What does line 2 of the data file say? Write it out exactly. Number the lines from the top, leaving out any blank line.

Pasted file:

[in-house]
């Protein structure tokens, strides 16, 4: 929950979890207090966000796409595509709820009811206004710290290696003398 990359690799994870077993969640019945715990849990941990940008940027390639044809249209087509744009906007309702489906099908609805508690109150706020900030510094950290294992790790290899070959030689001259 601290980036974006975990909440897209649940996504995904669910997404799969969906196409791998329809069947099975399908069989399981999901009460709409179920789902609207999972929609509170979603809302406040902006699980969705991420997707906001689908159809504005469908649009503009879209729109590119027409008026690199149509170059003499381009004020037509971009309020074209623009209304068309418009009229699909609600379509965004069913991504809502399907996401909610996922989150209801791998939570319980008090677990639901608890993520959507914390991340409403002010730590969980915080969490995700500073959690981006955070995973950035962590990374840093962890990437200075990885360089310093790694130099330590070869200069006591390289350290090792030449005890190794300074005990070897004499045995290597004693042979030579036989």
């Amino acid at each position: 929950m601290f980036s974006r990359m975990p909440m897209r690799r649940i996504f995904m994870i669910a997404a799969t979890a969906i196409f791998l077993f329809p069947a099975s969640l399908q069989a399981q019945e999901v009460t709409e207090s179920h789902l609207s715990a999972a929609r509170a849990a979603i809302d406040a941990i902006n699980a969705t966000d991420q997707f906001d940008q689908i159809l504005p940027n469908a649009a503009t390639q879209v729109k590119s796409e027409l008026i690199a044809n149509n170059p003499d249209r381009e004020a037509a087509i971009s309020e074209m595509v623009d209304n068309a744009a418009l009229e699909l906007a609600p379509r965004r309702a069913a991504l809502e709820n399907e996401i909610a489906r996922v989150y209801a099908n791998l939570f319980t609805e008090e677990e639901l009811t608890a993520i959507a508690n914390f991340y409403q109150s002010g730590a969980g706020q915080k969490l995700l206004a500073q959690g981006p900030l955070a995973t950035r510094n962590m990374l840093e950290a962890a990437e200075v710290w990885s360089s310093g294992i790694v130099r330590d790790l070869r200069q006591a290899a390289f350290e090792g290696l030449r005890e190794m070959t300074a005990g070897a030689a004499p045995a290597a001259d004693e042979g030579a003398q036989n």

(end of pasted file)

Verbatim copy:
């Protein structure tokens, strides 16, 4: 929950979890207090966000796409595509709820009811206004710290290696003398 990359690799994870077993969640019945715990849990941990940008940027390639044809249209087509744009906007309702489906099908609805508690109150706020900030510094950290294992790790290899070959030689001259 601290980036974006975990909440897209649940996504995904669910997404799969969906196409791998329809069947099975399908069989399981999901009460709409179920789902609207999972929609509170979603809302406040902006699980969705991420997707906001689908159809504005469908649009503009879209729109590119027409008026690199149509170059003499381009004020037509971009309020074209623009209304068309418009009229699909609600379509965004069913991504809502399907996401909610996922989150209801791998939570319980008090677990639901608890993520959507914390991340409403002010730590969980915080969490995700500073959690981006955070995973950035962590990374840093962890990437200075990885360089310093790694130099330590070869200069006591390289350290090792030449005890190794300074005990070897004499045995290597004693042979030579036989």